"I have to hope the fans will become supporters because we need support. We are not deliberately losing games," he said.
But speaking at a scheduled news briefing ahead of Saturday's crucial home match against Bolton, Hodgson suggested his words had been "misinterpreted."
"It was not meant to be an offensive comment in any way," the 63-year-old said.
"I was responding to a question about how it felt to be jeered by fans, making it clear it hurts me and I was disappointed by it because no-one wants to feel they are unpopular.
"I was taking responsibility and prepared to accept that I would be in the firing line. I'm very disappointed if that has been transformed into me attacking the fans.
"I understand it is up to me to take it on the chin but it's not been an easy ride for me. It's been an uphill struggle and I was not the first choice appointment with a lot of fans."
Hodgson, who joined Liverpool from Fulham in July 2010, has presided over Liverpool's worst start to a season in more than half a century.
Hodgson accepts criticism after defeat
The 18-time league champions are 12th in the table with 22 points from 18 games, their lowest total going into the new year since the 1953-54 season, which ended in relegation.
The Reds were also dumped out of the Carling Cup after a home defeat on penalties to League Two side Northampton and slumped to a new low with their first defeat to Wolves in 27 years.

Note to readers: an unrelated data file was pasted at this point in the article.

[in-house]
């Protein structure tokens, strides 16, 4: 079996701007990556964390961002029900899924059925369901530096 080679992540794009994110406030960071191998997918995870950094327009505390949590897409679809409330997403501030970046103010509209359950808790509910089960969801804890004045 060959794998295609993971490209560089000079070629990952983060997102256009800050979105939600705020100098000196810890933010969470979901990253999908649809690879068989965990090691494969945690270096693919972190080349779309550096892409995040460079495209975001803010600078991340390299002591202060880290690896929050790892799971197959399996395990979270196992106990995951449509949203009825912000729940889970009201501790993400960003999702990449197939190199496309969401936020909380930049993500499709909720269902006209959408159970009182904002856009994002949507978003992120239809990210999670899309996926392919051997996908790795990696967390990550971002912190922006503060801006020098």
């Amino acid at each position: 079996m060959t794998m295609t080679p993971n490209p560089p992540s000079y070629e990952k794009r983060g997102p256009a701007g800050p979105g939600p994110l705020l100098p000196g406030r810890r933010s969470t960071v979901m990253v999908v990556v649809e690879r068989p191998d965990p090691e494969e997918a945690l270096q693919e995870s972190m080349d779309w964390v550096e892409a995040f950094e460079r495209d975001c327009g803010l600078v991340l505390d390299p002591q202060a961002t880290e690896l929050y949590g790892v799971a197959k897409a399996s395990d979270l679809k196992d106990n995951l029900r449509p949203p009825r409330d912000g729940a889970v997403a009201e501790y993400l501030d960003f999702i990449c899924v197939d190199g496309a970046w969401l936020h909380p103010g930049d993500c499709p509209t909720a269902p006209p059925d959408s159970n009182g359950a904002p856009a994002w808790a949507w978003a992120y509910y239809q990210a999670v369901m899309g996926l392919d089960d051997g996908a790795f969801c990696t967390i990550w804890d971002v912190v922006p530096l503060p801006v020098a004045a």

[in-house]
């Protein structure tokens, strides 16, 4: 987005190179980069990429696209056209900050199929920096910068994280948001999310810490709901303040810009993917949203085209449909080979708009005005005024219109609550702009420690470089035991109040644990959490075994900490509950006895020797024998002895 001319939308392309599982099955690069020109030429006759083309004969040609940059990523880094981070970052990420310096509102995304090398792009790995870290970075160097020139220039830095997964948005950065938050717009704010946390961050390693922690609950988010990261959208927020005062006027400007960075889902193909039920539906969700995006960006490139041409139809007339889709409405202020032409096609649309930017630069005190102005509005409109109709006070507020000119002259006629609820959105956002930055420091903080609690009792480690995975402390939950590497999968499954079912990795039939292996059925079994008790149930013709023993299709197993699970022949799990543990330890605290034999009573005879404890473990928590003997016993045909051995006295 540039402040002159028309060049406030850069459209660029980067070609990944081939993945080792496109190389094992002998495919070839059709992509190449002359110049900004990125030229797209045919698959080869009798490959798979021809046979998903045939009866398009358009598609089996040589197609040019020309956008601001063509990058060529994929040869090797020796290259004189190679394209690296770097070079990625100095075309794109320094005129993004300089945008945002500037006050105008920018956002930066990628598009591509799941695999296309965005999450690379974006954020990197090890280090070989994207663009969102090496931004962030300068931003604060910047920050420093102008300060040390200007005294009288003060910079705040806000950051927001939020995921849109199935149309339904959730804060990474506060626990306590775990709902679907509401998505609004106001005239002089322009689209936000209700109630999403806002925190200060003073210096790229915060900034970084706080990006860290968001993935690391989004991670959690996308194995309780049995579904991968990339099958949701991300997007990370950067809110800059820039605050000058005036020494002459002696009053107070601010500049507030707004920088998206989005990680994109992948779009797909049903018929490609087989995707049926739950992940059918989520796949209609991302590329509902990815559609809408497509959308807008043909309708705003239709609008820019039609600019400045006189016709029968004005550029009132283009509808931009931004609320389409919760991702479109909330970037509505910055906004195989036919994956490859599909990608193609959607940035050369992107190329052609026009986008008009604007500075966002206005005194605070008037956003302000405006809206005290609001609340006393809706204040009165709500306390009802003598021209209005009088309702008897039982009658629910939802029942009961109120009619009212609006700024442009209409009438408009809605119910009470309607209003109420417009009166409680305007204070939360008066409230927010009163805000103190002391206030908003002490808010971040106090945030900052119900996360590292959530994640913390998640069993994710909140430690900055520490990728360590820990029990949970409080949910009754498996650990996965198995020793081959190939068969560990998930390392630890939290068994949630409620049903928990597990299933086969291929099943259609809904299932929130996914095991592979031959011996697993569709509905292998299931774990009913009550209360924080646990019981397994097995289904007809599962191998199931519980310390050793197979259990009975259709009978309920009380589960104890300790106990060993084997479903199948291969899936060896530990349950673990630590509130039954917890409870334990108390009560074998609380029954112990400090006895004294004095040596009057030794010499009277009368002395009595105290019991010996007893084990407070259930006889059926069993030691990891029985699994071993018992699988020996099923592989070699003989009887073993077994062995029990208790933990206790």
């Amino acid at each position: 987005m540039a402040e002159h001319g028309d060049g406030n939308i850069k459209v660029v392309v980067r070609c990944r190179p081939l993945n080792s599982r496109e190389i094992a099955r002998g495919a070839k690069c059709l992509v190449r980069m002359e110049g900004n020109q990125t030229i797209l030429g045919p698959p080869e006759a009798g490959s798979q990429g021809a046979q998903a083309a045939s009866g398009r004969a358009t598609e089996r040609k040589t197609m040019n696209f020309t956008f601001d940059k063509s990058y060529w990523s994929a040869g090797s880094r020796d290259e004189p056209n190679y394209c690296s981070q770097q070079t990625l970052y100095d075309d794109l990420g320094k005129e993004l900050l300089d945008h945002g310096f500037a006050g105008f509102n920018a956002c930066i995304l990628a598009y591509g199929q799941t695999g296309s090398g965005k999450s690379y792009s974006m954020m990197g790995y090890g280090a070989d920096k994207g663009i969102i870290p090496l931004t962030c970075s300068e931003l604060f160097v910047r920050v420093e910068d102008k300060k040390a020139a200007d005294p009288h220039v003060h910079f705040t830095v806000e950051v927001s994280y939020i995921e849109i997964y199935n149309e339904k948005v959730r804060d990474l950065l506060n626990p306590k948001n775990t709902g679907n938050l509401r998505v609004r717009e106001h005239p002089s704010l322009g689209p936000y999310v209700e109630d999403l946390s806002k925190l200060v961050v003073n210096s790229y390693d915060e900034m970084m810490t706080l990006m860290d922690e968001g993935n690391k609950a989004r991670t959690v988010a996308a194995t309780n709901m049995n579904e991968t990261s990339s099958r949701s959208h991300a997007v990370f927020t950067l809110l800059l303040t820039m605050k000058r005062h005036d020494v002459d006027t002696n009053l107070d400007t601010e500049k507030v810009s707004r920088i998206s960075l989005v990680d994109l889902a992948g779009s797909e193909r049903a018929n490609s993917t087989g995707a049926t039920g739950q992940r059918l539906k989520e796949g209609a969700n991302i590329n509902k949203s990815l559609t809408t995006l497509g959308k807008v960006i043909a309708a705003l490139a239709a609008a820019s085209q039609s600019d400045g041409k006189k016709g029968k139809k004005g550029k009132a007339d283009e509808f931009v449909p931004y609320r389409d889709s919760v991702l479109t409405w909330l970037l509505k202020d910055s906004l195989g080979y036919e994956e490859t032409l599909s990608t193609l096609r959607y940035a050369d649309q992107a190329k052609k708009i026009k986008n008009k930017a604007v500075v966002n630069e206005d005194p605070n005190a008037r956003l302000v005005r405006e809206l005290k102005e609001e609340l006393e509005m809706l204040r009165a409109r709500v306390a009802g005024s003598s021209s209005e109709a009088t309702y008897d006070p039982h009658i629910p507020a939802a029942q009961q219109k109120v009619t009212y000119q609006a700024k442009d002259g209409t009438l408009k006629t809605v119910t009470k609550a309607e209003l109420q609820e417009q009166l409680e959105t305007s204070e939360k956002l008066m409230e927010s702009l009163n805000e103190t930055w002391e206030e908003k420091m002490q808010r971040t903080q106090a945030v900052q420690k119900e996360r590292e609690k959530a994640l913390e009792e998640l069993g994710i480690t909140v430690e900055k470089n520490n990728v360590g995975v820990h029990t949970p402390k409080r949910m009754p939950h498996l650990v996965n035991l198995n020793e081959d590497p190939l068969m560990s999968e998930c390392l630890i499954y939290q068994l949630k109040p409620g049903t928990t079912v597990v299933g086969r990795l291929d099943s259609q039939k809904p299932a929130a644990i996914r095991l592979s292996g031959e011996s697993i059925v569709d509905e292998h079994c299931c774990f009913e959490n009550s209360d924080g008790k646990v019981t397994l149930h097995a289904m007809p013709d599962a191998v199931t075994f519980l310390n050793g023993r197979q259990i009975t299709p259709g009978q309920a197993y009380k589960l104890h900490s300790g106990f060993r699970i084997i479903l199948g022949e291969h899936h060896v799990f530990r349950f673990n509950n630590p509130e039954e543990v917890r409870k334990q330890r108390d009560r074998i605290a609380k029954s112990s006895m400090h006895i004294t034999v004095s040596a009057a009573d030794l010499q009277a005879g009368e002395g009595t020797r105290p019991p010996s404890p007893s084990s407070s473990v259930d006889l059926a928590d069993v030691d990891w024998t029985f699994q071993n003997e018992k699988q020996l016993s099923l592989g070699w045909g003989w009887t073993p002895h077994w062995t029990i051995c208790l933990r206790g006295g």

Hodgson said he understood why fans were so unhappy with the team and their manager.
"Fans always have the right to show their anger and disapproval - we've got fantastic fans but you have to give them something to be passionate about and we didn't do that on Wednesday," he added.
"I don't think they were happy with anyone and as manager you are first in the firing line.
"The Anfield support will always be there and what's more it's better in times of crisis."
Several of Friday's newspapers suggested Liverpool owners New England Sports Ventures are running out of patience with Hodgson, with some reports suggesting the former Blackburn boss was on the verge of walking out.
But Hodgson insisted he was determined to ride out the storm and was confident he could bring success to the club if he is given time.
Houllier says Liverpool must back Hodgson
"It's taken me a long while to get to this elevated position coaching one of best clubs in Europe," he said.
"I was really pleased to get the job and left a good job to take it. The last thing in my mind is walking away from a club like this or even walking away from football.
"I want to be here. I want to change things and help the club and the new owners get the success for the club they want.
"I can only beg for patience and the time it will take to do it.
"I'm confident that given time, with the competencies I know I have, the players we have at the club and the possibility of adding to that in future transfer windows, this club will once again be up at the top."
This page is best viewed in an up-to-date web browser with style sheets (CSS) enabled. While you will be able to view the content of this page in your current browser, you will not be able to get the full visual experience. Please consider upgrading your browser software or enabling style sheets (CSS) if you are able to do so.